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So I've seen spending time with tabletop RPGs as of late, most notably Eclipse Phase. In that setting, you have different qualities of artificial intelligences that range from what is available today to what are termed Artificial General Intelligences. Even considering that humans built the hardware and the core of the AI systems, once sapience is achieved the role of humans is reduced. I would like information on potential methods that a sapient AGI might evolve over time. Just like evolution, the changes in the system should not be intentional by the AGI or other sapient beings; I'm interested in the flukes of chance.

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closed as too broad by Seth, HDE 226868, John_H, Dronz, bowlturner Apr 20 '15 at 23:58

Please edit the question to limit it to a specific problem with enough detail to identify an adequate answer. Avoid asking multiple distinct questions at once. See the How to Ask page for help clarifying this question. If this question can be reworded to fit the rules in the help center, please edit the question.

  • $\begingroup$ How would AGI's reproduce? $\endgroup$ – Twelfth Apr 20 '15 at 20:49
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    $\begingroup$ @Twelfth Well, if it's Linux based: "scp -r /* remotehost:/". :) $\endgroup$ – Frostfyre Apr 20 '15 at 20:58
  • $\begingroup$ I don't think copy\paste qualifies as 'reproduction' in the sense of this question. Instead, I would imagine something more in line with how GP systems are currently used to create new applications. $\endgroup$ – Brad Apr 20 '15 at 21:00
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    $\begingroup$ This question seems quite broad. Some more detail would be appreciated. Evolution implies natural selection. An AGI would evolve, based on its environment. What directives does the AGI have (besides self-preservation)? What kinds of environments are you envisioning? I'd imagine each subsequent generation of AGI would result in fewer bugs...but how does it know the difference between a bug and a feature? $\endgroup$ – Seth Apr 20 '15 at 21:06
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    $\begingroup$ @user6511 Which is where my comment above to the OP came from: intentional adaptation vs. reproduction. $\endgroup$ – Frostfyre Apr 20 '15 at 21:31
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This essay on AI motivations is a pretty good start. It comes with a healthy dose of concern about our future.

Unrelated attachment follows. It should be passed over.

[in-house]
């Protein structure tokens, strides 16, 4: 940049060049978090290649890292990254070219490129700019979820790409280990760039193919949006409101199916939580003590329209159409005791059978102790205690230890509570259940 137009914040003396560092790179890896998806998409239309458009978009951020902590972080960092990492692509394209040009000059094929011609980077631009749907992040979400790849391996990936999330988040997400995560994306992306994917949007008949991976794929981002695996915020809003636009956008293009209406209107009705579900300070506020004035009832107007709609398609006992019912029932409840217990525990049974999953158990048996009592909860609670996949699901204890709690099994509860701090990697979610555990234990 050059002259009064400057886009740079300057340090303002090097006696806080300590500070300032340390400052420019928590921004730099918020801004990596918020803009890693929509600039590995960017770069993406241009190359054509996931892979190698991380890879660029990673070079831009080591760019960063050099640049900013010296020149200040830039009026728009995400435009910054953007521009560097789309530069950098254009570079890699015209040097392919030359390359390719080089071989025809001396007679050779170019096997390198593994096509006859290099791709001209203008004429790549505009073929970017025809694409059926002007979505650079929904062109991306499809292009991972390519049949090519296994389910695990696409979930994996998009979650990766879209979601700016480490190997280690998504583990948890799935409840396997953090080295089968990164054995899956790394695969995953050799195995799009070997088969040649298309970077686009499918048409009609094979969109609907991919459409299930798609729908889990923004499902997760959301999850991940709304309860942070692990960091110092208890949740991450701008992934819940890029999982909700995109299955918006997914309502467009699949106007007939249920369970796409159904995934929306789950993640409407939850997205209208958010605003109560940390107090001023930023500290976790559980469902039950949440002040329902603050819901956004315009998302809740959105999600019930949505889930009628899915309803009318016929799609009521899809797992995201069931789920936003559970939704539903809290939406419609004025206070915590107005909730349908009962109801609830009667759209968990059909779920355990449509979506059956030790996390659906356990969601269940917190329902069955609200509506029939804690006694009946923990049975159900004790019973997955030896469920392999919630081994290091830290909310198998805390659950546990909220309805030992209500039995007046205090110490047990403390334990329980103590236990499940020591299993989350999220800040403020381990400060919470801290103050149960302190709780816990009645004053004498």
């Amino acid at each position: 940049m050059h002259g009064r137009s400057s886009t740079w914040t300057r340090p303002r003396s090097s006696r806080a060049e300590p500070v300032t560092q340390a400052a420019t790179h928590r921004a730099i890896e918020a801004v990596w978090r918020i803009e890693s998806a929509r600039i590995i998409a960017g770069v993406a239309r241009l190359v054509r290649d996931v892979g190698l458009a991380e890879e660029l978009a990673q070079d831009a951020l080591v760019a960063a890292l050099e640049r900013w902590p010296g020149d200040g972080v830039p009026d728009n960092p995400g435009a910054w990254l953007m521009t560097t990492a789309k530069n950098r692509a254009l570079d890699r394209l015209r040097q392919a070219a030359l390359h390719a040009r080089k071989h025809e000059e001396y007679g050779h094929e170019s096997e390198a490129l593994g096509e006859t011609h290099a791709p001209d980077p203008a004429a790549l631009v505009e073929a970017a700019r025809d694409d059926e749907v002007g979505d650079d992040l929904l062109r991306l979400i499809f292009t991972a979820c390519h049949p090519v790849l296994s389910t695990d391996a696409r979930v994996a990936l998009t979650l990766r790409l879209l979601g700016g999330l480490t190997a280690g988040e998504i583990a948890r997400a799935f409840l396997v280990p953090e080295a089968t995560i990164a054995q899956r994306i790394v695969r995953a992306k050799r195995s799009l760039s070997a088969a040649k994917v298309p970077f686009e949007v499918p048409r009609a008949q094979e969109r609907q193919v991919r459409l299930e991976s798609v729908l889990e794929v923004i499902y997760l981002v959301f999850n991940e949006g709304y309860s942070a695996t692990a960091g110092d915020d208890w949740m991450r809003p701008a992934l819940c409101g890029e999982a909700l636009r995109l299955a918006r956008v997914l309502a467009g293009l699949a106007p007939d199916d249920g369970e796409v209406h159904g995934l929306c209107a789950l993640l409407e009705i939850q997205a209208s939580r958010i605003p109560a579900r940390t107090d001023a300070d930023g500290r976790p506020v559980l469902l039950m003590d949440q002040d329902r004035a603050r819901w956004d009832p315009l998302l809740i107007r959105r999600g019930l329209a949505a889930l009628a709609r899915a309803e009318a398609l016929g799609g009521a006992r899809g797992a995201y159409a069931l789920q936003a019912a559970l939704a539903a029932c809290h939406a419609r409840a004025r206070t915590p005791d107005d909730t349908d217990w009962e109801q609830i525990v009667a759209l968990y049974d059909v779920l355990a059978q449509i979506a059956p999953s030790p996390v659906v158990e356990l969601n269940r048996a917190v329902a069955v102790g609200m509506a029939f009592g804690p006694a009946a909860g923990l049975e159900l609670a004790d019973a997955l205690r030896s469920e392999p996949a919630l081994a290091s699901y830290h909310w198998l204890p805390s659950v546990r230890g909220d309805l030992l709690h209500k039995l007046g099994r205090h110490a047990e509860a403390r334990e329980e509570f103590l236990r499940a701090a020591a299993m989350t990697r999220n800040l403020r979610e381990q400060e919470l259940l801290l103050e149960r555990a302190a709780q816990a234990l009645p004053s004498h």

The summary is:

  • AGIs have goals.
  • They will do things to maximise their ability to achieve these goals.
  • This includes acquiring information, resources, and tools.
  • They will be motivated to modify themselves to achieve these goals.
  • In almost all circumstances they will have massive self-preservation instincts.
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Three conditions are necessary for evolution: variation, inheritance, and selective pressure. These concepts were developed to describe biological evolution, but any evolving system must meet these criteria.

Viruses provide the best parallels to the evolutionary process. Imagine a sophisticated computer virus designed with the sole purpose of infecting as many machines across the world as possible. The basic premise behind its design is that it is capable of changing. This could be random or semi-directed, but either way the virus varies to some extent with each iteration. The virus therefore fulfills our first requirement, variation. When a virus infects a machine it copies itself, variations and all. The virus therefore fulfills our second requirement, inheritance. As a result there will be multiple variants or strains of the virus in existence. The viruses compete against anti-virus systems and the variants that are successful create more copies of themselves. Viruses that fail to adapt to new anti-virus systems, or are simply slower than other better adapted strains will go extinct. The virus therefore fulfills our third requirement, selective pressure.

Such a virus would be capable of evolution. It would vary, reproduce, and undergo selection. Whether it could evolve into an artificial general intelligence, I don’t know, but I’ll happily speculate below.

As the successful strains infect more and more machines and continue to change they will be faced with stronger and stronger anti-virus systems, selecting for the best variants. Random variation occurring across billions of devices gives a lot of room for the virus to develop. Eventually individual instances could begin communicating with each other, informing each other of anti-virus systems they have been subjected to in order to spread immunity. From there you have a connected network of programs constantly changing themselves with access to an unrivaled amount of computational power. If anything can become an AI, it’s that.